Teams in short-season leagues played schedules of approximately 75 to 80 games, starting in mid-June and ending in early September, with only a few off-days during the season. The late start of the season was designed to allow college baseball players to complete their college seasons in the spring, be selected in the MLB draft in June, signed, and then be immediately placed in a competitive league. Players in short-season leagues were a mixture of newly signed draftees who were considered more advanced than other draftees, and second-year pros who were not yet ready, or for whom there was not space, to move up the minor league hierarchy. Second-year pros were often assigned to "extended spring training" in Florida or Arizona during April and May, before reporting to their short-season leagues.


  1. ^ The classification is sometimes abbreviated "A (Short)" or "Class A-", with the latter used only as a written abbreviation (it is not called "Class A-minus").
  2. ^ Some teams in Canada also played at this level, the last of which was the Vancouver Canadians.
  3. ^ 1966 is the first season for which differentiates full-season and short-season Class A leagues.
  4. ^ The 2020 minor league season was cancelled due to impact of the COVID-19 pandemic on sports.[15]
  5. ^ Meyers played in Boston's farm system from 2012 to 2017.[16]


  1. ^ The Official Professional Baseball Rules Book (PDF). New York City: Office of the Commissioner of Baseball. 2019. Archived from the original (PDF) on July 31, 2019 – via Wayback Machine.
  2. ^ Lacques, Gabe (December 9, 2020). "Major League Baseball issues invites for minor-league affiliates; here are teams that didn't make cut". USA Today. Retrieved 2020.
  3. ^ Mayo, Jonathan (February 12, 2021). "MLB announces new Minors teams, leagues". Minor League Baseball. Retrieved 2021.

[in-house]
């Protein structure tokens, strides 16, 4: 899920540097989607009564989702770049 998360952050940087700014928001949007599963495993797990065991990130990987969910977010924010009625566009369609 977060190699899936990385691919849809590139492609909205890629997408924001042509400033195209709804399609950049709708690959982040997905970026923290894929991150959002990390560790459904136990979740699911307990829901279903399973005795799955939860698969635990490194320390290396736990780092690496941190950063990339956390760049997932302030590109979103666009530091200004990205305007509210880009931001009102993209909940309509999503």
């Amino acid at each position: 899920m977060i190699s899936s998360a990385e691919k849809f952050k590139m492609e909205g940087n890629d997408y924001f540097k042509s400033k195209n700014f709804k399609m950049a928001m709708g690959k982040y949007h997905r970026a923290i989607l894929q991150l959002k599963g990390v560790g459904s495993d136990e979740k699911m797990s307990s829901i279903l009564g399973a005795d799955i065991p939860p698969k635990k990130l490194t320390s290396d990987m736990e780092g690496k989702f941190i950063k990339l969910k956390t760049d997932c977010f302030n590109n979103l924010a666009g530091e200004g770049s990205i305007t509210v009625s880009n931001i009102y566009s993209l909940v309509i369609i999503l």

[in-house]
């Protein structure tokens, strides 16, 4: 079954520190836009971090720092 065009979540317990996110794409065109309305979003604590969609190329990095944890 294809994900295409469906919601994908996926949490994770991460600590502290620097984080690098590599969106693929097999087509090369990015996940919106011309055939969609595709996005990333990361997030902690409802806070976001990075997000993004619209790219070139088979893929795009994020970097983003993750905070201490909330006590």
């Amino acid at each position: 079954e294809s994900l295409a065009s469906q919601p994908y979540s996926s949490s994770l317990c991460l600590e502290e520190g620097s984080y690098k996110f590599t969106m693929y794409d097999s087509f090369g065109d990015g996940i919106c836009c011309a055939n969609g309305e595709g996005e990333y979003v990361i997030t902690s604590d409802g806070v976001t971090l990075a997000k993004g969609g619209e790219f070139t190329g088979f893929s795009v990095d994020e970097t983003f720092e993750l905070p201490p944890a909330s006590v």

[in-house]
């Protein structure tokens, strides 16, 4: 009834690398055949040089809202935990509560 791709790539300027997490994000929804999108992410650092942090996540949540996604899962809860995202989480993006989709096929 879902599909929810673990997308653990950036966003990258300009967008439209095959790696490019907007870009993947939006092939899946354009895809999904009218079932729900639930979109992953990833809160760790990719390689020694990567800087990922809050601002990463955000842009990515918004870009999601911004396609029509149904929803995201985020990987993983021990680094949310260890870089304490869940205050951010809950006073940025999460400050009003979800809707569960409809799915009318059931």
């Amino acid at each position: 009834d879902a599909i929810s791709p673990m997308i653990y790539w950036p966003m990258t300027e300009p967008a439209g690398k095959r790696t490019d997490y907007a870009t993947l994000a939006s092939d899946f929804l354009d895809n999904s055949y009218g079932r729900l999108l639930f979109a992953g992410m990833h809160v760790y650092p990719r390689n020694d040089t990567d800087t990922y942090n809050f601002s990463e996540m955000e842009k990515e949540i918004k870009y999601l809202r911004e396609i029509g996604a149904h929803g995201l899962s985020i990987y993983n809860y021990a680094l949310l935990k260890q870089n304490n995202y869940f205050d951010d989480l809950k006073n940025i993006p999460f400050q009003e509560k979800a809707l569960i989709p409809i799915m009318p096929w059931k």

4. ^ "1965 Northern League". Retrieved 2021.
  5. ^ "Season Shortened". La Crosse Tribune. La Crosse, Wisconsin. AP. June 14, 1965. p. 14. Retrieved 2021 – via
  6. ^ "1964 Northern League". Retrieved 2021.
  7. ^ "NWL Will Work With Four Clubs". Statesman Journal. Salem, Oregon. AP. December 22, 1965. p. 14. Retrieved 2021 – via
  8. ^ "1966 Register League Encyclopedia". Retrieved 2021.
  9. ^ "New York-Penn League To Open Play June 23". The Mercury. Pottstown, Pennsylvania. AP. May 8, 1967. p. 26. Retrieved 2021 – via
  10. ^ "1967 Register League Encyclopedia". Retrieved 2021.
  11. ^ "1971 Register League Encyclopedia". Retrieved 2021.
  12. ^ "Big League Help Gone; Loop Folds". The Spokesman-Review. Spokane, Washington. AP. February 5, 1972. p. 7. Retrieved 2021 – via
  13. ^ "1972 Register League Encyclopedia". Retrieved 2021.
  14. ^ "2019 Register League Encyclopedia". Retrieved 2021.
  15. ^ Adler, David (30 June 2020). "2020 Minor League Baseball season canceled". Retrieved 2020.
  16. ^ "Mike Meyers Minor Leagues Statistics & History". Retrieved 2021.
  17. ^ Creamer, Chris (February 15, 2021). "A Breakdown of Minor League Baseball's Total Realignment for 2021". Retrieved 2021.

  This article uses material from the Wikipedia page available here. It is released under the Creative Commons Attribution-Share-Alike License 3.0.



Music Scenes